Grey Grasswren Amytornis barbatus


Justification of Red List Category
Although this species may have a restricted range, it is not believed to approach the thresholds for Vulnerable under the range size criterion (Extent of Occurrence <20,000 km2 combined with a declining or fluctuating range size, habitat extent/quality, or population size and a small number of locations or severe fragmentation). Despite the fact that the population trend appears to be decreasing, the decline is not believed to be sufficiently rapid to approach the thresholds for Vulnerable under the population trend criterion (>30% decline over ten years or three generations). The population size has not been quantified, but it is not believed to approach the thresholds for Vulnerable under the population size criterion (<10,000 mature individuals with a continuing decline estimated to be >10% in ten years or three generations, or with a specified population structure). For these reasons the species is evaluated as Least Concern.

Population justification
The global population size has not been quantified, but the species is reported to be rare in Queensland and South Australia and vulnerable in New South Wales (Higgins et al. 2001). The nominate barbatus may number c.15,000 individuals.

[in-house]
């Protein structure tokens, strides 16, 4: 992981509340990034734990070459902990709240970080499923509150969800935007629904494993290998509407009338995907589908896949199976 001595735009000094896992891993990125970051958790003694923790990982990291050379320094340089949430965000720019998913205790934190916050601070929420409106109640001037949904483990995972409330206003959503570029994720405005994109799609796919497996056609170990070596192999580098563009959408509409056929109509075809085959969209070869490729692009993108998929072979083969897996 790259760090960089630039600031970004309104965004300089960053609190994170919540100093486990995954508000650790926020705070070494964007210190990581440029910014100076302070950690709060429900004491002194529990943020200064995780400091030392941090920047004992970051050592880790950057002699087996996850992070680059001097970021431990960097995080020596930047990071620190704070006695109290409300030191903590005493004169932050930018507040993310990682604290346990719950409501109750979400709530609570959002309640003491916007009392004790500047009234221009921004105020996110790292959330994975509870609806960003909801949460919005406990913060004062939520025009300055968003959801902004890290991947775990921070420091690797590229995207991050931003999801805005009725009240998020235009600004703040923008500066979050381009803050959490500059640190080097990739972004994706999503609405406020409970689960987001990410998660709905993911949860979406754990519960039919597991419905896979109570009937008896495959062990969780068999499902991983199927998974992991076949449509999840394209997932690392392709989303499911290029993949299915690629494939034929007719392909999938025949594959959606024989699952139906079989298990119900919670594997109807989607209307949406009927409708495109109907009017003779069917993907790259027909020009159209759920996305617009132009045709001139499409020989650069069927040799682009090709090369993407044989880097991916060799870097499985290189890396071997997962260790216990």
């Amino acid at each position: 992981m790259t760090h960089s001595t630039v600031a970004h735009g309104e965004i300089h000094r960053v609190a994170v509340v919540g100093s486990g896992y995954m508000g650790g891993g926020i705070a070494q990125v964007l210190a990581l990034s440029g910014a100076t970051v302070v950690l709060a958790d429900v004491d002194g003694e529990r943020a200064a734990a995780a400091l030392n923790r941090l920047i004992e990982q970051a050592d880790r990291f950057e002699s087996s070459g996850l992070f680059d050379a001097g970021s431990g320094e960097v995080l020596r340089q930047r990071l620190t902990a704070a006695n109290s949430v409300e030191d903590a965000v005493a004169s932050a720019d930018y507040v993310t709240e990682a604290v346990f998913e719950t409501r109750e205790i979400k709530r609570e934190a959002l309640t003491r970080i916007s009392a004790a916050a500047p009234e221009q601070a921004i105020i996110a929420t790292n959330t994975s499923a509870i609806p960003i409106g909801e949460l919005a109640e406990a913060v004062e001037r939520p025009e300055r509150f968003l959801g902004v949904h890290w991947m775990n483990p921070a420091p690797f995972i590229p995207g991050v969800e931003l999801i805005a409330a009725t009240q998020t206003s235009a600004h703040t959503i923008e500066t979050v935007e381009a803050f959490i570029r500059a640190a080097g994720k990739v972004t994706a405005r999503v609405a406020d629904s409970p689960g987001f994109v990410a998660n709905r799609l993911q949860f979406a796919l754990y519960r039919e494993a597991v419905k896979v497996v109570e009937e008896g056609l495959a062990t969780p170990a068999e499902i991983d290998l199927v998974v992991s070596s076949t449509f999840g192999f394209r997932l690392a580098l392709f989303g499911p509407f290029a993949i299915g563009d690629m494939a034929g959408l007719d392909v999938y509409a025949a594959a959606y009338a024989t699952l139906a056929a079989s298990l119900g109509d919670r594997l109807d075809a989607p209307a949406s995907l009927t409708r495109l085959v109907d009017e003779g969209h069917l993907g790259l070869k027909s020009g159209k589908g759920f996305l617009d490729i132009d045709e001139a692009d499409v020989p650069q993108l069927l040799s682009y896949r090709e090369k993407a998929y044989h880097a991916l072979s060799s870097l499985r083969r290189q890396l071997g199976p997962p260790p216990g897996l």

Trend justification
This population is suspected to be in decline owing to ongoing habitat degradation (del Hoyo et al. 2007).

Distribution and population

This species is found in Queensland, New South Wales and South Australia, Australia. Nominate barbatus has a restricted distribution of c.100 km2 on the floodplain of the Bulloo River on the New South Wales-Queensland border. Subspecies diamantina is found in the Lake Eyre Basin, south-western Queensland and north-eastern South Australia.


Cattle grazing is considered a threat, particularly in dry years, but stock numbers have probably been higher in the past. Diversion of water from the Bulloo River may be a threat in the future but is not currently planned (Garnett and Crowley 2000). Though subspecies diamantina's habitat of swampy shrubland is fragmented, it is extensive, and does not appear to have been degraded by pastoralism, the primary land-use (Garnett 1992).


Text account compilers
Ekstrom, J., Butchart, S., Harding, M., Fisher, S.

Recommended citation
BirdLife International (2022) Species factsheet: Amytornis barbatus. Downloaded from on 27/11/2022. Recommended citation for factsheets for more than one species: BirdLife International (2022) IUCN Red List for birds. Downloaded from on 27/11/2022.